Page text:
Anne Arundel County Chapter of
The Bereaved Parents of the USA

Tips for Dealing with Bereaved Parents

How to Help Grieving People

Relatives, friends and neighbors are supportive at the time of a death, during the wake and funeral. Food, flowers and their presence are among the many thoughtful expressions. After the funeral, many grieving people wonder what happened to their friends. They need support and caring from their friends even more when the reality begins to hit and the long process of grief begins. Their friends' help is essential, since immediate family members have their hands full of grief and may find it difficult to give support to one another, or may not live nearby.

Your help and understanding can make a significant difference in the healing of your friend's grief. Unresolved grief can lead to physical or mental illness, suicide or premature death. A grieving person needs friends who are willing: to listen; to cry with them; to sit with them; to reminisce; to care; to have creative ideas for coping; to be honest; to help them feel loved and needed; and to believe that they will make it through their grief.

Ways of helping grieving people are as limitless as your imagination.

  1. All that is necessary is a squeeze of the hand, a kiss, a hug, your presence. If you want to say something, say, "I'm sorry" or "I care."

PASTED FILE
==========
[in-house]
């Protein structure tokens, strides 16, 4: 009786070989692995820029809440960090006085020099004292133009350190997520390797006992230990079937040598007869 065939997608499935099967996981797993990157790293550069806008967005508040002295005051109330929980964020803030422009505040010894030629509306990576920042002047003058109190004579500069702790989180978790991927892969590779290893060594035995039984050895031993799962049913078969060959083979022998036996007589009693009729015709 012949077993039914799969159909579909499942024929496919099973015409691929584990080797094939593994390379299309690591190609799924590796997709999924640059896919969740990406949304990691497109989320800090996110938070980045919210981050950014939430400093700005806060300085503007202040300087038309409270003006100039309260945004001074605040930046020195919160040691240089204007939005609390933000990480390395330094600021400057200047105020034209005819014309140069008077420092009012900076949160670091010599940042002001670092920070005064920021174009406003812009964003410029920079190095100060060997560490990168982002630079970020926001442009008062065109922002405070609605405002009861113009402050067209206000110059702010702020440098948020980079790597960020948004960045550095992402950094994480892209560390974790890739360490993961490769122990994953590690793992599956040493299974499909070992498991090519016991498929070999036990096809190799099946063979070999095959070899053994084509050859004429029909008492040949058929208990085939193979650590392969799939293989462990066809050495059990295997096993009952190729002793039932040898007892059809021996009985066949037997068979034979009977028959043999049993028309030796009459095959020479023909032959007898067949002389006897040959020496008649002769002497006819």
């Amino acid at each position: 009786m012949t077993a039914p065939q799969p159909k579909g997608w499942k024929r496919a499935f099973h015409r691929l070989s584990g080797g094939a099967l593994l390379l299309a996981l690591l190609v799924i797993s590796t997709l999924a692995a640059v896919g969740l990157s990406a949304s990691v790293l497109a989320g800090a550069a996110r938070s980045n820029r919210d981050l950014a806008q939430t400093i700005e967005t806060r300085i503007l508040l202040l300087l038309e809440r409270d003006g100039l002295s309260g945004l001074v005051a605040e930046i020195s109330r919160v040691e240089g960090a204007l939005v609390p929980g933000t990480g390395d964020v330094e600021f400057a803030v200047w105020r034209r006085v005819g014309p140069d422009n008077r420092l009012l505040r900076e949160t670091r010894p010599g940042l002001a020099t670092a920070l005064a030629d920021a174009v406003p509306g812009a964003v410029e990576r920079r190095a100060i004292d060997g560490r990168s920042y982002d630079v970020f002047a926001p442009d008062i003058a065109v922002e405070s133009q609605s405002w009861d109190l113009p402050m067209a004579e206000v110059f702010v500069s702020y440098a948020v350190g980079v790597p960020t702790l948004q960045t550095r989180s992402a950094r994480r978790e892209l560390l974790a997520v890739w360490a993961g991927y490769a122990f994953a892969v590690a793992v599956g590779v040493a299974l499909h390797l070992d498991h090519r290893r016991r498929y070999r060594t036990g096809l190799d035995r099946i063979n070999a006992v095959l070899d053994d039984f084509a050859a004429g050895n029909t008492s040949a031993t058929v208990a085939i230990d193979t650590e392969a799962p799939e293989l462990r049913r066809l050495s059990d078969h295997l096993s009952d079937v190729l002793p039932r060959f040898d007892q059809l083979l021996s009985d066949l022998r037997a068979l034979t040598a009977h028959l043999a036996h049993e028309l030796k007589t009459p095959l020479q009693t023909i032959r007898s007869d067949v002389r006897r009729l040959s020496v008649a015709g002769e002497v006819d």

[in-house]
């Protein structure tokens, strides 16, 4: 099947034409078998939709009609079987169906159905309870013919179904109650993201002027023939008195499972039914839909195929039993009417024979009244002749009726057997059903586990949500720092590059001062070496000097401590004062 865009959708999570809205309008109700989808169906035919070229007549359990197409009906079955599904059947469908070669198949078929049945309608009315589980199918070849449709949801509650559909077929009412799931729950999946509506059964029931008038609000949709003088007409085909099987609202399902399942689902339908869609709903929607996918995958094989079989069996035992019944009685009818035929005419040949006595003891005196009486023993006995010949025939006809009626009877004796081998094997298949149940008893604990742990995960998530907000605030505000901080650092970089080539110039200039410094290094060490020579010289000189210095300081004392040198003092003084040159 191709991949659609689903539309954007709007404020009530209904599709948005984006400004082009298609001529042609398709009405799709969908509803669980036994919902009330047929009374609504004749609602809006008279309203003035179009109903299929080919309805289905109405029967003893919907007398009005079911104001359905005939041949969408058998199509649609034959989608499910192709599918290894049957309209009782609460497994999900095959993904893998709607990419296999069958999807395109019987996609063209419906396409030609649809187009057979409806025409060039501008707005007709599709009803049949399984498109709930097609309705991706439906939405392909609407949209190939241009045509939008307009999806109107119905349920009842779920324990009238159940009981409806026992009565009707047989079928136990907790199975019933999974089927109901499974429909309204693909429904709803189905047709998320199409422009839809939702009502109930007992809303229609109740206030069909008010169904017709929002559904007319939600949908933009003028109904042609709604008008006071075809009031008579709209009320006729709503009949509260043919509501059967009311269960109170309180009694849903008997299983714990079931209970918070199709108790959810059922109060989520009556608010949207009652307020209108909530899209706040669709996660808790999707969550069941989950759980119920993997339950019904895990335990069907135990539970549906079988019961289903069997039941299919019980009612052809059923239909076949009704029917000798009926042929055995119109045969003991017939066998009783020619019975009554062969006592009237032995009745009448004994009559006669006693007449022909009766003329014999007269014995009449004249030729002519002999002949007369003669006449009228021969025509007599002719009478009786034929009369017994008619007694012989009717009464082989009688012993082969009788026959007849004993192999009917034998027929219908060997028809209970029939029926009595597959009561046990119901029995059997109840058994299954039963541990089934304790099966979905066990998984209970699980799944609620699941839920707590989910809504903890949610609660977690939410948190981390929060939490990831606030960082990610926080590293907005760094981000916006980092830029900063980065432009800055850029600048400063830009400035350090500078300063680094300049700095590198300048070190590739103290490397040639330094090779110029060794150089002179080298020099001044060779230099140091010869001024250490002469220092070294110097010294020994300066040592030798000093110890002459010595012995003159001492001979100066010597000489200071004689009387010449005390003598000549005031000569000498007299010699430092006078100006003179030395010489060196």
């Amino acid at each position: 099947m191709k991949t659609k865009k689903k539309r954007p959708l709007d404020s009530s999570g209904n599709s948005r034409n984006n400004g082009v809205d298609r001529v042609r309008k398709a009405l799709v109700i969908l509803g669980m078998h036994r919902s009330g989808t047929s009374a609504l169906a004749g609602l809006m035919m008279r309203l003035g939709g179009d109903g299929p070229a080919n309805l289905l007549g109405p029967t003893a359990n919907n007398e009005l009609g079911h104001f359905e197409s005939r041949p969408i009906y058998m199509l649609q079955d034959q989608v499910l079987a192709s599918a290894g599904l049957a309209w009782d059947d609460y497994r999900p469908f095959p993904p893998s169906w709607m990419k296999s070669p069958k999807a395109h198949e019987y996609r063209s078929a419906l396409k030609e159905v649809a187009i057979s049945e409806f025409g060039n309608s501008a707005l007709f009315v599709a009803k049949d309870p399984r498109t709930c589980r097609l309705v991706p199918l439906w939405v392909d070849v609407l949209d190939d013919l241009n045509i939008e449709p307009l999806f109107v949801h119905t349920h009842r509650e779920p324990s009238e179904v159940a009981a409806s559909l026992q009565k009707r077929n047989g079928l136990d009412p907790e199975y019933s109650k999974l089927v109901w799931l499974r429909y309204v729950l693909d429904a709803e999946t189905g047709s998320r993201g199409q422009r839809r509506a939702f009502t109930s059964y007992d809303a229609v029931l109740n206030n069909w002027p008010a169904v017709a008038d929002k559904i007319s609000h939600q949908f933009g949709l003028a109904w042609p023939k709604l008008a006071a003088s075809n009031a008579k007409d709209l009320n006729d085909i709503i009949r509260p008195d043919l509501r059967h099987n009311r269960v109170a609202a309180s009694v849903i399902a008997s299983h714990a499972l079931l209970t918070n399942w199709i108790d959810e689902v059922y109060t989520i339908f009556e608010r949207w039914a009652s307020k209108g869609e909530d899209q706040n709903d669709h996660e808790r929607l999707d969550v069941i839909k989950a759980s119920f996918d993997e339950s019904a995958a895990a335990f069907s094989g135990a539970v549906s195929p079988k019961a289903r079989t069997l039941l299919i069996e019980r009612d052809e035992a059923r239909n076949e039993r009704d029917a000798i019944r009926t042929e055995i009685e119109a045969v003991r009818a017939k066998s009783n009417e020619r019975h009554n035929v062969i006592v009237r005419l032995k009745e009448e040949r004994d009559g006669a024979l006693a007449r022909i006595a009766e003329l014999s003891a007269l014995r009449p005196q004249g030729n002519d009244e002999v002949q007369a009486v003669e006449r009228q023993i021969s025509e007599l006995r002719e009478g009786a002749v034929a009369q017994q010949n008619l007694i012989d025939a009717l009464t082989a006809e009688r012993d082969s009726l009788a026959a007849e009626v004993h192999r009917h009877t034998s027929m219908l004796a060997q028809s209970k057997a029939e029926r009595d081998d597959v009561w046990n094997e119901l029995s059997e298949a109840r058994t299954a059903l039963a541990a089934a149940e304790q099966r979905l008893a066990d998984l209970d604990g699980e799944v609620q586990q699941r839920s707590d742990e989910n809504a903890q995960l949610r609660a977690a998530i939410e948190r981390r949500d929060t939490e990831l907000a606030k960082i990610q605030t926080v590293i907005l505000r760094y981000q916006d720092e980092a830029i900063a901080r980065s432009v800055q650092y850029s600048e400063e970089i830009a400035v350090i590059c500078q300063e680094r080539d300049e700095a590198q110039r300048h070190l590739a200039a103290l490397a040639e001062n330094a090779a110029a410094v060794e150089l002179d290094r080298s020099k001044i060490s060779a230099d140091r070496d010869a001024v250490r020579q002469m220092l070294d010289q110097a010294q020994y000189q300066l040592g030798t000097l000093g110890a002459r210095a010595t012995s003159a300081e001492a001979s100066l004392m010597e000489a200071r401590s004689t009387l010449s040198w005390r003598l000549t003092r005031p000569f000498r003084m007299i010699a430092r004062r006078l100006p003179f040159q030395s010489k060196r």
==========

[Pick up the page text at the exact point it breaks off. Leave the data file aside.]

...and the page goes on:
2. Offer to help with practical matters: e.g., errands, fixing food, caring for children. Say, "I'm going to the store. Do you need bread, milk, etc.? I'll get the." It is not helpful to say, "Call me if there is anything I can do."
  3. Don't be afraid to cry openly if you were close to the deceased. Often the bereaved find themselves comforting you, but at the same time they understand your t4ears and don't feel so alone in their grief.
  4. It is not necessary to ask questions about how the death happened. Let the bereaved tell you as much as they want when they are ready. A helpful question might be, "Would you like to talk? I'll listen."
  5. Don't say, "I know just how you feel."
  6. The bereaved may ask "Why?!" It is often a cry of pain rather than a question. It is not necessary to answer, but if you do, you may reply, "I don't know why."
  7. Don't use platitudes like "Life is for the living," or "It's God's will." Explanations rarely console. It is better to say nothing.
  8. Recognize that the bereaved may be angry. They may be angry at God, the person who died, the clergy, doctors, rescue teams, other family members, etc. Encourage their anger and to find healthy ways of handling it.
  9. Be available to listen frequently. Most bereaved want to talk about the person who has died. Encourage them to talk about the deceased. Do not change the conversation or avoid mentioning the person's name.
  10. Read about the various phases of grief so you can understand and help the bereaved to understand.
  11. Be patient. Don't say, "You will get over it in time." Mourning may take a long time. The bereaved need you to stand by them for as long as necessary. Encourage them to be patient with themselves as there is no timetable for grief.
  12. Accept whatever feelings are expressed. Do not say, "You shouldn't feel like that." This attitude puts pressure on the bereaved to push down their feelings. Encourage them to express their feelings — cry, hit a pillow, scream, etc.
  13. Be aware that a bereaved person's self-esteem may be very low.

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